Ragan Communications and the Institute for Public Relations have announced a new award that will shine a spotlight on the next generation of communicators, elevate innovative ideas and give back to the academic community.
The Ragan Research Award calls on junior and senior undergraduate students to bring a strong point of view and rigorous secondary research to the topic of the future of work. After a joint review by IPR and Ragan, one winner will receive a $1,500 stipend to produce a short research brief which will be distributed by IPR. This rising communicator will also be profiled on Ragan and PR Daily.
“We are honored to be partnering with the Institute for Public Relations with a scholarship that will showcase the promising minds and thinking of future communicators,” says Diane Schwartz, CEO of Ragan Communications.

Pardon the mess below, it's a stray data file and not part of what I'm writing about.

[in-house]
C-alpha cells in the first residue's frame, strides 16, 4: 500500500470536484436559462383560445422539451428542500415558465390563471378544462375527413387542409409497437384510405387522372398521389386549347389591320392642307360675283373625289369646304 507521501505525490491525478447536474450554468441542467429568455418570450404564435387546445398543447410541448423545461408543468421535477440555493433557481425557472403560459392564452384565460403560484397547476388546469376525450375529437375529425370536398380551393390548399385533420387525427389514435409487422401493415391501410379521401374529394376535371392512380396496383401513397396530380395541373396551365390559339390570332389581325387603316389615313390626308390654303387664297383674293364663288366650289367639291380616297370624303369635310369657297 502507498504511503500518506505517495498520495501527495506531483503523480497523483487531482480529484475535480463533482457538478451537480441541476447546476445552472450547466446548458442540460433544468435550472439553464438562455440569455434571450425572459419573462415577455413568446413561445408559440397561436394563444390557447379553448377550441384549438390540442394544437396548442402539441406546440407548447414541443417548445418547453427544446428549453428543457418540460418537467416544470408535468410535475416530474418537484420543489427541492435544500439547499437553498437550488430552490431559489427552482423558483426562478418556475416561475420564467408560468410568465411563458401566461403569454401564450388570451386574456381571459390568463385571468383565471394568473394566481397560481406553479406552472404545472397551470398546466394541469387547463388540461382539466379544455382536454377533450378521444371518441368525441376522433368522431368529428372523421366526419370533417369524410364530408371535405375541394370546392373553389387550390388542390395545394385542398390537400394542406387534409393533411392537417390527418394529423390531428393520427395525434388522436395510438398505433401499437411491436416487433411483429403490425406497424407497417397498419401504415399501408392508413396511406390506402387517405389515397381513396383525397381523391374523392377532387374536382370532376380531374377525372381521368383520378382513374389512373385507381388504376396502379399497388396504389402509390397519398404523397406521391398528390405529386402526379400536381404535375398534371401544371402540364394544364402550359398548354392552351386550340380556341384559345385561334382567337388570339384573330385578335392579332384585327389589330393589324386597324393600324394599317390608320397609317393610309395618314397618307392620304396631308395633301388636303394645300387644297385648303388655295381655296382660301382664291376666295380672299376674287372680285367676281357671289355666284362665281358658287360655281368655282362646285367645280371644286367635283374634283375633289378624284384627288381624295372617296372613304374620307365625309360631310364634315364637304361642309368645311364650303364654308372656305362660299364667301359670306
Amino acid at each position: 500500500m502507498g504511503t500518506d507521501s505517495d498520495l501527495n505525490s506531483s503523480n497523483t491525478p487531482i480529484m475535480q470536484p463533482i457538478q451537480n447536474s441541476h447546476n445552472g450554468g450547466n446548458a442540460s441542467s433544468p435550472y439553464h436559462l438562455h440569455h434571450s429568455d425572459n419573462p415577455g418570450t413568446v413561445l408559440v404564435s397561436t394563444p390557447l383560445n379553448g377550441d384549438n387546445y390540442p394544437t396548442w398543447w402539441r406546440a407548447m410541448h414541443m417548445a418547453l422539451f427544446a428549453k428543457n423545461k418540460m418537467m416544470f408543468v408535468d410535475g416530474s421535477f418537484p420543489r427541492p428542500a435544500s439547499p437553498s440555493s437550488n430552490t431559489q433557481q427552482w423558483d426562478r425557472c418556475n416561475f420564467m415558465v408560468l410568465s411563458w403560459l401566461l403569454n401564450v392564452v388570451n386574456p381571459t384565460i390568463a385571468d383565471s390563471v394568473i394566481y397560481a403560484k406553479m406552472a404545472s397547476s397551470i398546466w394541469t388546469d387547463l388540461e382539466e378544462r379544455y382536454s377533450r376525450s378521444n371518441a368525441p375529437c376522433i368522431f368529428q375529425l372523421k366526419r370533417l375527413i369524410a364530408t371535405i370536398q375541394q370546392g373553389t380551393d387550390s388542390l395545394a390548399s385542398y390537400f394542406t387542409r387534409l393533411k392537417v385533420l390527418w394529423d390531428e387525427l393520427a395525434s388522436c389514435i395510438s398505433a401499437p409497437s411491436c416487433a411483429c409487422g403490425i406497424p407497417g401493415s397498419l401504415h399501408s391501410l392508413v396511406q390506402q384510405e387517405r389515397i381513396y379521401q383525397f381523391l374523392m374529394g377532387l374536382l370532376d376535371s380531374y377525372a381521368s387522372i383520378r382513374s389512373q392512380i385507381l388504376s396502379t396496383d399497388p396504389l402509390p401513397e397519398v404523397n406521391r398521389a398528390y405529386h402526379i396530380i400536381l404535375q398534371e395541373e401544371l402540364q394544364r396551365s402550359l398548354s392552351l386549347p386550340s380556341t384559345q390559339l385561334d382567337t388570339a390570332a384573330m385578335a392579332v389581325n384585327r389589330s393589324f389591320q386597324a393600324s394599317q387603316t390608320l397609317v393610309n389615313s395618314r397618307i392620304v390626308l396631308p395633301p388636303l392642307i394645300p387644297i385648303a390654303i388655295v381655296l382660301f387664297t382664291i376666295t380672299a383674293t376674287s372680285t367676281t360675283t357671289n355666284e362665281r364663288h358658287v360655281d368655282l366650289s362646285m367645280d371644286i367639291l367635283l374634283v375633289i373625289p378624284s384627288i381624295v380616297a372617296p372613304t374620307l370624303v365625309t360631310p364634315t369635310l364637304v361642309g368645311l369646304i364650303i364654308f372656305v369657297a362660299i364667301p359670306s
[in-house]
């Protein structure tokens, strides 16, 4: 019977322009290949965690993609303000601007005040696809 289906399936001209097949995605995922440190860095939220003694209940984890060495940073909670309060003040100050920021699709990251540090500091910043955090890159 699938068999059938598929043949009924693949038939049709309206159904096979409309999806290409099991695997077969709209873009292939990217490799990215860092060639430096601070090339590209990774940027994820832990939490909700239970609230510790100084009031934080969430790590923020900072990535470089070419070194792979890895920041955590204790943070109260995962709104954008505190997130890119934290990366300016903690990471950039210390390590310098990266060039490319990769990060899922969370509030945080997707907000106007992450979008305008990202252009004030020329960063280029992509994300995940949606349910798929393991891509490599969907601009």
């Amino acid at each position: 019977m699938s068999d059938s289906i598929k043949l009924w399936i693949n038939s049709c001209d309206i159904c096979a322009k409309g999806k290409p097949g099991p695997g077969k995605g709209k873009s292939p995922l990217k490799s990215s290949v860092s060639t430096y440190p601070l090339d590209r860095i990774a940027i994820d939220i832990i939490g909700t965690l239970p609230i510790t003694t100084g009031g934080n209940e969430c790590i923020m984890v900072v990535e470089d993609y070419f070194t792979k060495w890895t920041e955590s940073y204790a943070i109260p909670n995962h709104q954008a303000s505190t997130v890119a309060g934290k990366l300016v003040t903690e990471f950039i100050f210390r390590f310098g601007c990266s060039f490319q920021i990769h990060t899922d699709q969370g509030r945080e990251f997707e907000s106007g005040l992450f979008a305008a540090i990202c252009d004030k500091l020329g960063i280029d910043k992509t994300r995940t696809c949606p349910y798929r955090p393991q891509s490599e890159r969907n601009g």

The future of work is front and center in many communicator’s minds today. According to Ragan’s recent 2022 Communications Benchmark Report, communications professionals identified “engaging a hybrid workforce” and “creating a positive culture for a remote workforce” to be the two largest culture challenges for 2022. Examining these seismic shifts in how we work will not only prepare students for the professional world but will also help bring fresh thinking and new ideas to those already in the industry.
“The Ragan Research Award is a great opportunity for the next generation of industry professionals to apply their research skills,” said Anetra Henry, senior director of strategic initiatives for IPR. “The Institute for Public Relations is excited to partner with Ragan to offer this prestigious award and support the students who apply.”
The partnership between Ragan and IPR brings together two powerful resources for students and working professionals alike. Ragan’s trusted news and training reaches more than 600,000 internal and external communicators each month in addition to its conferences, webinars and more. IPR has been underpinning the art of public relations with science-backed research since 1956, acting as a bridge between the academic and professional practice of communications.
Applications for the Ragan Research Award are open through June 1.